Book Review: The Spy, by Paulo Coelho

Available now in bookshops nationwide.

cv_the_spyThe Spy is written by prolific author Paulo Coelho. It is in some ways a re-imagining of the life of Mata Hari, using news reports and letters between Mata and her lawyer. Voiced as though Mata is narrating her own life, we are privy to her thoughts as the events of her life play out.

The story is mostly told from the perspective of Mata – and as such I think it may have partially lost its way. Paulo Coelho presents her life and thoughts using the fiction of her being ‘out of her time.’ The tag line for the book is “Her only crime was to be an independent woman.” It is in some ways a challenging read, as the reader is required to use that basis as the motivations of the character. Mata is presented as a sexually liberated dancer and prostitute, who is somewhat ahead of her time. This leads to her later conviction for spying. It seems to overlook some of the realities of her life – a young, abusive marriage, being forced to abandon her children and then having to support herself in Europe as it moved towards war. I couldn’t decide if this was an intriguing example of the ‘unreliable narrator’ – the character trying to portray herself in the best possible way. Is this genuinely how the author saw her story? Quite an intrigue.

Like similar books in this genre, it is a very easy to read overview of a particular period in history. Mata’s interactions made me quite reflective about what people do in difficult situations. What would you do to survive during wartime? What wouldn’t you do?

Mata’s internal voice is very flowery and somewhat poetic – there are some beautifully written passages such as “I was an exotic bird traversing an earth ravage by humanity’s poverty of spirit” and it concludes, sadly with “I am the nightingale who gave everything and died while doing so.”

Reviewed by Emma Rutherford

The Spy
Paulo Coelho
Published by Penguin
ISBN: 9780143783404

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Book review: Manuscript found in Accra by Paulo Coelho

cv_manuscript_found_in_accraThis book is in bookstores now

I am not familiar with Paul Ceolho as an author nor have I read any of his books, but I remember when The Alchemist was released and vaguely remember reading reviews of it at the time.

Once I got into this book I found myself comparing it to The Prophet by Kahil Gibran and The Secret by Rhonda Byrne. I dug around and found my copies of these books to do a proper comparison. While the thoughts are similar, that’s where the similarity ends.Manuscript found in Accra is in the guise of a novel, whereas the other two are just a series of either quotes from other people or ones philosophy on life.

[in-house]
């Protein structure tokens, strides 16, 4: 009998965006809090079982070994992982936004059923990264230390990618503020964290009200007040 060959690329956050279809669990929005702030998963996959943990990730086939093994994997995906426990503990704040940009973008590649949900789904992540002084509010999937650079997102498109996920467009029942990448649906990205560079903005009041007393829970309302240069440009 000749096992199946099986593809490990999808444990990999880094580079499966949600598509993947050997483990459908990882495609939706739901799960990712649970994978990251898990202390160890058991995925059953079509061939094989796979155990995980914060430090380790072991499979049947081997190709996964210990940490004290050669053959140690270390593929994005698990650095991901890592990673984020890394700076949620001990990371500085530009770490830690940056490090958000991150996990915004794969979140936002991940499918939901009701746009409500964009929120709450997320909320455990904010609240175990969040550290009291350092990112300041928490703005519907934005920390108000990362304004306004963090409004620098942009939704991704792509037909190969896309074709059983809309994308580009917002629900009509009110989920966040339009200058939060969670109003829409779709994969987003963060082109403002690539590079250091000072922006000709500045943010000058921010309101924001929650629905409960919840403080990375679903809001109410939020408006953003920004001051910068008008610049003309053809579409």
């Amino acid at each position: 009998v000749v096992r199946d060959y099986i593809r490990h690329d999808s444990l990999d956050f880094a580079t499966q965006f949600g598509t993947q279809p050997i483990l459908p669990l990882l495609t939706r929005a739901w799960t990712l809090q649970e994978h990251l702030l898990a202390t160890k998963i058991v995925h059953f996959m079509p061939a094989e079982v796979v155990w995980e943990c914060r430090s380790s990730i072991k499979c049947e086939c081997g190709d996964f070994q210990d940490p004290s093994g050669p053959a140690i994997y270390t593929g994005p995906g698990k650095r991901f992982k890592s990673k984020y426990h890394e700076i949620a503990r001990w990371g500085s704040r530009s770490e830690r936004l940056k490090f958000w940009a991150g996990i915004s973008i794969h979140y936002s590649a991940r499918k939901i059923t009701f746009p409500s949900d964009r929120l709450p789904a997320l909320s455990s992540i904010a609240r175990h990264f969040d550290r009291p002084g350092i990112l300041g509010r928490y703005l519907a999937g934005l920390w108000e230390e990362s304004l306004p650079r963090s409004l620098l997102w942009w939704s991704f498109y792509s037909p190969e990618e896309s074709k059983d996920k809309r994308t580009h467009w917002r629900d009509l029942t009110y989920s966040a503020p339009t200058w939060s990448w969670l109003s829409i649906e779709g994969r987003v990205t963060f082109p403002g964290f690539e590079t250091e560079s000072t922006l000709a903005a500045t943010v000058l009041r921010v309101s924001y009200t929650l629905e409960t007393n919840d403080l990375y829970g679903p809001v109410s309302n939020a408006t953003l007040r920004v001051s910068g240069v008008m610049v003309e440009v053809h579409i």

I am not a great fan of this type of genre, but found it easy reading – I whipped through it in a couple of hours. Being in my 60’s this book might have been helpful perhaps in my teens to my forties, but now having the wisdom of age and grey hair to prove it, I didn’t find it particularly enlightening.

On opening this book, the first chapter is titled “Preface and Greeting”. This chapter tells of a manuscript being discovered in December 1945 by two brothers who were looking for a place to rest, and how they found an urn full of papyrus’s in a cave in the region of Hamra Dom, in Upper Egypt. This chapter then goes on to tell the story of how this manuscript wasn’t turned over to the appropriate authorities but sold at an antiquities market. The story then goes on to tell of how the manuscript changes hands and ends up in the Coptic Museum in Cairo, where they are supposedly to this day. The Greek translations in the manuscripts are transcribed and so the discovery of The Copt and his teachings become known to the world.

On 14 July 1099 Jerusalem is awaiting the invasion of the crusaders who have surrounded the city’s gates. An unknown Greek man, who became known as The Copt, stood before the citizens of the city of Jerusalem inviting them to share their fears and worries. In return he offered hope and tried to allay their fears with truth.

We read of his insights on subjects as diverse as finding love, our fears in life, looking inwards instead of outwards and what direction our life is taking, to name just a few.

This is a very personal book and while I was not enamoured with it there are probably Paulo Coelho fans that would crawl over broken glass to read his latest offerings. To those fans – enjoy.

Reviewed by Christine Frayling

Manuscript found in Accra
by Paulo Coelho
Published by HarperCollins
ISBN 9780732297725